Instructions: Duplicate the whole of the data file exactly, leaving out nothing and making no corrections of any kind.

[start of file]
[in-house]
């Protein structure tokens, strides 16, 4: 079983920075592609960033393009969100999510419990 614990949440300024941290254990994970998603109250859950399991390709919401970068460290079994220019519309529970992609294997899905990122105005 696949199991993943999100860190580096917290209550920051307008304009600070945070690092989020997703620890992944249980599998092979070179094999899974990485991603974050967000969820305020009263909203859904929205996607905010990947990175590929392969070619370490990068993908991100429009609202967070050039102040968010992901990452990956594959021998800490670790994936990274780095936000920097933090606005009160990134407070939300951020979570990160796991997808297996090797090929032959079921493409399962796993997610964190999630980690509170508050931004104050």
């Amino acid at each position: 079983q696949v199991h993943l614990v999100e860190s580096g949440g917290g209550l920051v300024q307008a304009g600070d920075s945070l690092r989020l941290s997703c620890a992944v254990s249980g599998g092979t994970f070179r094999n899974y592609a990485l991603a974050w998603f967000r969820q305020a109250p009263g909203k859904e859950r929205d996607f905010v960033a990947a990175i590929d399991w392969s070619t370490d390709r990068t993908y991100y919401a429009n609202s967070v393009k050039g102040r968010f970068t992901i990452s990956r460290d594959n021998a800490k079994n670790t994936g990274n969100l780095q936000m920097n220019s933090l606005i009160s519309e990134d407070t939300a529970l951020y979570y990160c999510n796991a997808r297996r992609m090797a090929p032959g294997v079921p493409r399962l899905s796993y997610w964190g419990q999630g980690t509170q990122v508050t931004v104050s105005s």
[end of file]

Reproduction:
[in-house]
């Protein structure tokens, strides 16, 4: 079983920075592609960033393009969100999510419990 614990949440300024941290254990994970998603109250859950399991390709919401970068460290079994220019519309529970992609294997899905990122105005 696949199991993943999100860190580096917290209550920051307008304009600070945070690092989020997703620890992944249980599998092979070179094999899974990485991603974050967000969820305020009263909203859904929205996607905010990947990175590929392969070619370490990068993908991100429009609202967070050039102040968010992901990452990956594959021998800490670790994936990274780095936000920097933090606005009160990134407070939300951020979570990160796991997808297996090797090929032959079921493409399962796993997610964190999630980690509170508050931004104050």
């Amino acid at each position: 079983q696949v199991h993943l614990v999100e860190s580096g949440g917290g209550l920051v300024q307008a304009g600070d920075s945070l690092r989020l941290s997703c620890a992944v254990s249980g599998g092979t994970f070179r094999n899974y592609a990485l991603a974050w998603f967000r969820q305020a109250p009263g909203k859904e859950r929205d996607f905010v960033a990947a990175i590929d399991w392969s070619t370490d390709r990068t993908y991100y919401a429009n609202s967070v393009k050039g102040r968010f970068t992901i990452s990956r460290d594959n021998a800490k079994n670790t994936g990274n969100l780095q936000m920097n220019s933090l606005i009160s519309e990134d407070t939300a529970l951020y979570y990160c999510n796991a997808r297996r992609m090797a090929p032959g294997v079921p493409r399962l899905s796993y997610w964190g419990q999630g980690t509170q990122v508050t931004v104050s105005s």